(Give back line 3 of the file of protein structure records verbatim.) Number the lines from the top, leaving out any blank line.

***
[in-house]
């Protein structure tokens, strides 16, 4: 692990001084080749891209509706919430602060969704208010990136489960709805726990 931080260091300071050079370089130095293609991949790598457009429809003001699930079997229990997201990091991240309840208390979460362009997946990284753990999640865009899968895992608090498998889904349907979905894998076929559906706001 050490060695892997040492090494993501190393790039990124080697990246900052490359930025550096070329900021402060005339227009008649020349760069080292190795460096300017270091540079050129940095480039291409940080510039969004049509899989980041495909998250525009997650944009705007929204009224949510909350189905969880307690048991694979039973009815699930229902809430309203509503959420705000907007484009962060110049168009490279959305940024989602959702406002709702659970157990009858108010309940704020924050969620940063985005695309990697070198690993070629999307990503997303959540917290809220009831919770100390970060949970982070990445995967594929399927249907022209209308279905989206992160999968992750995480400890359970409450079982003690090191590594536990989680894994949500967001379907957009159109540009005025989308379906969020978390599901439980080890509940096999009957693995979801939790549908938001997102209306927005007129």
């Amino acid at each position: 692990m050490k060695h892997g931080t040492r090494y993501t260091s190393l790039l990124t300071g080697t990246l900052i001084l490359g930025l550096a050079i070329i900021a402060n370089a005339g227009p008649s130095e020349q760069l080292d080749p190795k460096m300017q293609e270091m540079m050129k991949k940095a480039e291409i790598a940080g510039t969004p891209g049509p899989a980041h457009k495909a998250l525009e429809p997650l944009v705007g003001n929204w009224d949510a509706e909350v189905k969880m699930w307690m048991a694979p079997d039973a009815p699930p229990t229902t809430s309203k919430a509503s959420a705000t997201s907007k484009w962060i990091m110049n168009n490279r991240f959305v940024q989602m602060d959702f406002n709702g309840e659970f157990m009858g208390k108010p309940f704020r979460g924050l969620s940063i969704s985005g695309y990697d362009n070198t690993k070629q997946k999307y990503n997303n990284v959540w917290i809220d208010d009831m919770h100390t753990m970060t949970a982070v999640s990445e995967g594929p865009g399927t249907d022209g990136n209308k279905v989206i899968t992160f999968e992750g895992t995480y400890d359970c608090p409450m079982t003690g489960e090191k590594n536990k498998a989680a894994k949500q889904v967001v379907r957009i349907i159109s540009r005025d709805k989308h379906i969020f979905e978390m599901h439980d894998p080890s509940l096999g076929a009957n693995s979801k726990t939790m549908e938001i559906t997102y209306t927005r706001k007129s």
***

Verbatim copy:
């Amino acid at each position: 692990m050490k060695h892997g931080t040492r090494y993501t260091s190393l790039l990124t300071g080697t990246l900052i001084l490359g930025l550096a050079i070329i900021a402060n370089a005339g227009p008649s130095e020349q760069l080292d080749p190795k460096m300017q293609e270091m540079m050129k991949k940095a480039e291409i790598a940080g510039t969004p891209g049509p899989a980041h457009k495909a998250l525009e429809p997650l944009v705007g003001n929204w009224d949510a509706e909350v189905k969880m699930w307690m048991a694979p079997d039973a009815p699930p229990t229902t809430s309203k919430a509503s959420a705000t997201s907007k484009w962060i990091m110049n168009n490279r991240f959305v940024q989602m602060d959702f406002n709702g309840e659970f157990m009858g208390k108010p309940f704020r979460g924050l969620s940063i969704s985005g695309y990697d362009n070198t690993k070629q997946k999307y990503n997303n990284v959540w917290i809220d208010d009831m919770h100390t753990m970060t949970a982070v999640s990445e995967g594929p865009g399927t249907d022209g990136n209308k279905v989206i899968t992160f999968e992750g895992t995480y400890d359970c608090p409450m079982t003690g489960e090191k590594n536990k498998a989680a894994k949500q889904v967001v379907r957009i349907i159109s540009r005025d709805k989308h379906i969020f979905e978390m599901h439980d894998p080890s509940l096999g076929a009957n693995s979801k726990t939790m549908e938001i559906t997102y209306t927005r706001k007129s």